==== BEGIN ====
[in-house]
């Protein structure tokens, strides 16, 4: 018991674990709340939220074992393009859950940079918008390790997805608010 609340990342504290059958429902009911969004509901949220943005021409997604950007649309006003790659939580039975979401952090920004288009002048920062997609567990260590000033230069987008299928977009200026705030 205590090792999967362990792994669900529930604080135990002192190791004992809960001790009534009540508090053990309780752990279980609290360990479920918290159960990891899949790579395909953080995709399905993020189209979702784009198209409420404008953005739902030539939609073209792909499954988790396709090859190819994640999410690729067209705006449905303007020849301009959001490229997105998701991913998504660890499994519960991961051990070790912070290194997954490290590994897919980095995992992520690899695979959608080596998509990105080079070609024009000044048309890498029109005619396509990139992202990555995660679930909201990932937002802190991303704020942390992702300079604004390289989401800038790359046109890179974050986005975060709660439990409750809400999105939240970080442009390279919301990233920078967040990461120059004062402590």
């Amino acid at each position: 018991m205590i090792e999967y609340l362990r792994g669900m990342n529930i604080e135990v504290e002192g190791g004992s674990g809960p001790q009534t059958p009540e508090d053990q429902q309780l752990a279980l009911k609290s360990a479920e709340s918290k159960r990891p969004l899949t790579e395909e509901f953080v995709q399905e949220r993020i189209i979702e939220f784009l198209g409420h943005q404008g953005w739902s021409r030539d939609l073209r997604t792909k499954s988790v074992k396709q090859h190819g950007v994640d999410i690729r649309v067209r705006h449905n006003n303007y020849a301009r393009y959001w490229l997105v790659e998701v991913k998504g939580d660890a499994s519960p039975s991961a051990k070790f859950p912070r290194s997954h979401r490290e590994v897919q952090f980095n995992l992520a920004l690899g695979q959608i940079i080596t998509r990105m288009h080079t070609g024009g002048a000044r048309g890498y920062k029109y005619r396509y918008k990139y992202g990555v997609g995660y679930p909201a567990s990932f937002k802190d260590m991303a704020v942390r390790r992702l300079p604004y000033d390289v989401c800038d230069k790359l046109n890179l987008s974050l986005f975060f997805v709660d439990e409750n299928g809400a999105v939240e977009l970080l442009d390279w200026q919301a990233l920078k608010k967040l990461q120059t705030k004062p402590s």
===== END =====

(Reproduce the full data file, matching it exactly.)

[in-house]
């Protein structure tokens, strides 16, 4: 018991674990709340939220074992393009859950940079918008390790997805608010 609340990342504290059958429902009911969004509901949220943005021409997604950007649309006003790659939580039975979401952090920004288009002048920062997609567990260590000033230069987008299928977009200026705030 205590090792999967362990792994669900529930604080135990002192190791004992809960001790009534009540508090053990309780752990279980609290360990479920918290159960990891899949790579395909953080995709399905993020189209979702784009198209409420404008953005739902030539939609073209792909499954988790396709090859190819994640999410690729067209705006449905303007020849301009959001490229997105998701991913998504660890499994519960991961051990070790912070290194997954490290590994897919980095995992992520690899695979959608080596998509990105080079070609024009000044048309890498029109005619396509990139992202990555995660679930909201990932937002802190991303704020942390992702300079604004390289989401800038790359046109890179974050986005975060709660439990409750809400999105939240970080442009390279919301990233920078967040990461120059004062402590």
């Amino acid at each position: 018991m205590i090792e999967y609340l362990r792994g669900m990342n529930i604080e135990v504290e002192g190791g004992s674990g809960p001790q009534t059958p009540e508090d053990q429902q309780l752990a279980l009911k609290s360990a479920e709340s918290k159960r990891p969004l899949t790579e395909e509901f953080v995709q399905e949220r993020i189209i979702e939220f784009l198209g409420h943005q404008g953005w739902s021409r030539d939609l073209r997604t792909k499954s988790v074992k396709q090859h190819g950007v994640d999410i690729r649309v067209r705006h449905n006003n303007y020849a301009r393009y959001w490229l997105v790659e998701v991913k998504g939580d660890a499994s519960p039975s991961a051990k070790f859950p912070r290194s997954h979401r490290e590994v897919q952090f980095n995992l992520a920004l690899g695979q959608i940079i080596t998509r990105m288009h080079t070609g024009g002048a000044r048309g890498y920062k029109y005619r396509y918008k990139y992202g990555v997609g995660y679930p909201a567990s990932f937002k802190d260590m991303a704020v942390r390790r992702l300079p604004y000033d390289v989401c800038d230069k790359l046109n890179l987008s974050l986005f975060f997805v709660d439990e409750n299928g809400a999105v939240e977009l970080l442009d390279w200026q919301a990233l920078k608010k967040l990461q120059t705030k004062p402590s």